I’ve been getting many calls and emails from investors who are very concerned about the stock market, given the partial shutdown of the federal government and the looming crisis if the debt ceiling isn’t lifted. The concerns are typically greatest among older investors who not only remember the bear markets of 2000-02 and 2008, but who also worry about having neither the time horizon to recover, nor the stomach to experience a repeat performance.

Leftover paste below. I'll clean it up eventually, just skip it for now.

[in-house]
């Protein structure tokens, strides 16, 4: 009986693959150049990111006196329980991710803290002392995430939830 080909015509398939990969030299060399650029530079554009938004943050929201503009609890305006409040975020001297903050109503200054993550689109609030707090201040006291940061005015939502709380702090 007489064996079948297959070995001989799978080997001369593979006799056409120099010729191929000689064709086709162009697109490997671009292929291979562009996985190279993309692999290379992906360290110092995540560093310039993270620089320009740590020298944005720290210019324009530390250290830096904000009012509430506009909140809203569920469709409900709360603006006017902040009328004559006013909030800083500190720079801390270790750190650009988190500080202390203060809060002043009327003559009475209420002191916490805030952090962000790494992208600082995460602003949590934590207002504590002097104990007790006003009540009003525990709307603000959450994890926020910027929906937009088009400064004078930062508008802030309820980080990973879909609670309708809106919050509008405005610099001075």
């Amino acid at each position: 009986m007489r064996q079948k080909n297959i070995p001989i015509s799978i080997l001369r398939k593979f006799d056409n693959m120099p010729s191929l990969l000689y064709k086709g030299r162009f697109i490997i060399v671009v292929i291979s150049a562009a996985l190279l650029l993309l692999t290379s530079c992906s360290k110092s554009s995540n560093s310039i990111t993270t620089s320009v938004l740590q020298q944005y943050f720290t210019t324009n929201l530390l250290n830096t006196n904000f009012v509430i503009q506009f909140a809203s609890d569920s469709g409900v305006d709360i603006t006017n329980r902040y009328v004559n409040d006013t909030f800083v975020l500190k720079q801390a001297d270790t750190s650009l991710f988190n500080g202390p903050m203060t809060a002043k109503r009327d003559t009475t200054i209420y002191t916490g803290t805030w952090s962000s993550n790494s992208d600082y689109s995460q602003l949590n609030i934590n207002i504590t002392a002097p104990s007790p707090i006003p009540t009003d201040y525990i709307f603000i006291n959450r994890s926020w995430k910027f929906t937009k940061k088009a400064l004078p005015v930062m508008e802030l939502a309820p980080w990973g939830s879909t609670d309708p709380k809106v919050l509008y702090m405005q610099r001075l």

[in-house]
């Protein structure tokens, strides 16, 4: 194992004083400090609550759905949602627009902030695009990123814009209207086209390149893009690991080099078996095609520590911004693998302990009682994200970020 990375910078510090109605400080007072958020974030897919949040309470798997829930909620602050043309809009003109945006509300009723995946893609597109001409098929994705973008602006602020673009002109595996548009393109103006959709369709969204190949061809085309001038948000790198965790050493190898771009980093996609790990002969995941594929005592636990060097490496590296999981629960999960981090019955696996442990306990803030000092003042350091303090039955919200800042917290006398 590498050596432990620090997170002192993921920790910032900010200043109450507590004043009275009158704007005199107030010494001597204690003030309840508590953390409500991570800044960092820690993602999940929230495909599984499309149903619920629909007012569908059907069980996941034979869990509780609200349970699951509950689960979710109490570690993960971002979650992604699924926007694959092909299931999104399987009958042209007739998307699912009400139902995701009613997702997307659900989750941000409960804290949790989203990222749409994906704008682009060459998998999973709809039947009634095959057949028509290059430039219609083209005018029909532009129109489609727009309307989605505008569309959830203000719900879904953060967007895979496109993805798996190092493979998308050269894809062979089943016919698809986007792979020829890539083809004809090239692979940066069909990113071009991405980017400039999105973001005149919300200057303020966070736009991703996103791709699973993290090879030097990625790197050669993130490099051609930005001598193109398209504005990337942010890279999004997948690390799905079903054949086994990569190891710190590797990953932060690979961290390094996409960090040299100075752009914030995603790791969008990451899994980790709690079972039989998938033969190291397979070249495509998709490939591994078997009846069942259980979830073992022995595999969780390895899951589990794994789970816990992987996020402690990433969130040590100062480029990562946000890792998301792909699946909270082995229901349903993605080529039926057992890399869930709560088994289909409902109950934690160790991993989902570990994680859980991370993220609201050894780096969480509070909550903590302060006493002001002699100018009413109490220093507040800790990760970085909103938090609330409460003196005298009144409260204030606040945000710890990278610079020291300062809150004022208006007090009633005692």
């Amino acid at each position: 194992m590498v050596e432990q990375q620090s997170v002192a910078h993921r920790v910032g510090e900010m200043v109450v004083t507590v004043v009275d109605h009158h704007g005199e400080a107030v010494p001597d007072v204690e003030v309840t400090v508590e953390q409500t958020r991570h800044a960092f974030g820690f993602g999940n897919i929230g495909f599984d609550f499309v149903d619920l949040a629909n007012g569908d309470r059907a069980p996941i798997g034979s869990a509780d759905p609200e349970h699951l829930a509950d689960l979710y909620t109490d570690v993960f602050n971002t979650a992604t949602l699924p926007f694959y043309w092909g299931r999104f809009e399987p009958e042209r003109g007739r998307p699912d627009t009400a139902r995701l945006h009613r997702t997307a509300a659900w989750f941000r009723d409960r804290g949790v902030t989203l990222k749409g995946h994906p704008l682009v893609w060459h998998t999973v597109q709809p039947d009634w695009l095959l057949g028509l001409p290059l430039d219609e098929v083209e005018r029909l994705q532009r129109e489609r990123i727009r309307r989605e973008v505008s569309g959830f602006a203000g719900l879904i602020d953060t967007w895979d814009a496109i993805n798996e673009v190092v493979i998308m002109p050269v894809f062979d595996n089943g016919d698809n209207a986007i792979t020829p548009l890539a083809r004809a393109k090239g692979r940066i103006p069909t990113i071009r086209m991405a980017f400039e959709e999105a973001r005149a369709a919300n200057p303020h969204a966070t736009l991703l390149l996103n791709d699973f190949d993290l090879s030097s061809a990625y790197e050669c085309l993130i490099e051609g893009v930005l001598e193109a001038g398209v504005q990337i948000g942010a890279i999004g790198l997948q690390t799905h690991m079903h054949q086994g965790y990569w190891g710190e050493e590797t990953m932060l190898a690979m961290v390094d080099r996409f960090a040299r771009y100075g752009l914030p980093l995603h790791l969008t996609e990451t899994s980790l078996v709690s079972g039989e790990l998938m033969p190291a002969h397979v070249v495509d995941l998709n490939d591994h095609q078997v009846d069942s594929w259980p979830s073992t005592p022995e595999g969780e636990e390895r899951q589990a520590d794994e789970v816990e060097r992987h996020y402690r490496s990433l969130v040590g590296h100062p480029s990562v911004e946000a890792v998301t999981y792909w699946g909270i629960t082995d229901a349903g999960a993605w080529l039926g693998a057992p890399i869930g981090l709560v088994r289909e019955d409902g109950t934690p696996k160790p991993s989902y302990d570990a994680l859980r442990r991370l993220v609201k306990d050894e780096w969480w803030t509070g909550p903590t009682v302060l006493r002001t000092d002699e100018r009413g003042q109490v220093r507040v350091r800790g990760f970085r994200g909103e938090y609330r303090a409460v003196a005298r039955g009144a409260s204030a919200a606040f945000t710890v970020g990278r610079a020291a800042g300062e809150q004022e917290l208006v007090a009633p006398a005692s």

To begin, it’s important to acknowledge that the concerns are real and well-placed. While a short-term shutdown of the government likely will have a minor impact on the economy, as it has in the past, no one can accurately forecast the consequences of a default on our debt. As a good example of the impossibility of knowing the answer to that one, in hindsight is safe to assume that the Federal Reserve would not have allowed Lehman Brothers to fail in the way it did in 2008. That was the event that precipitated the seizing up of the capital markets. And a repeat, or worse, performance could result if we defaulted.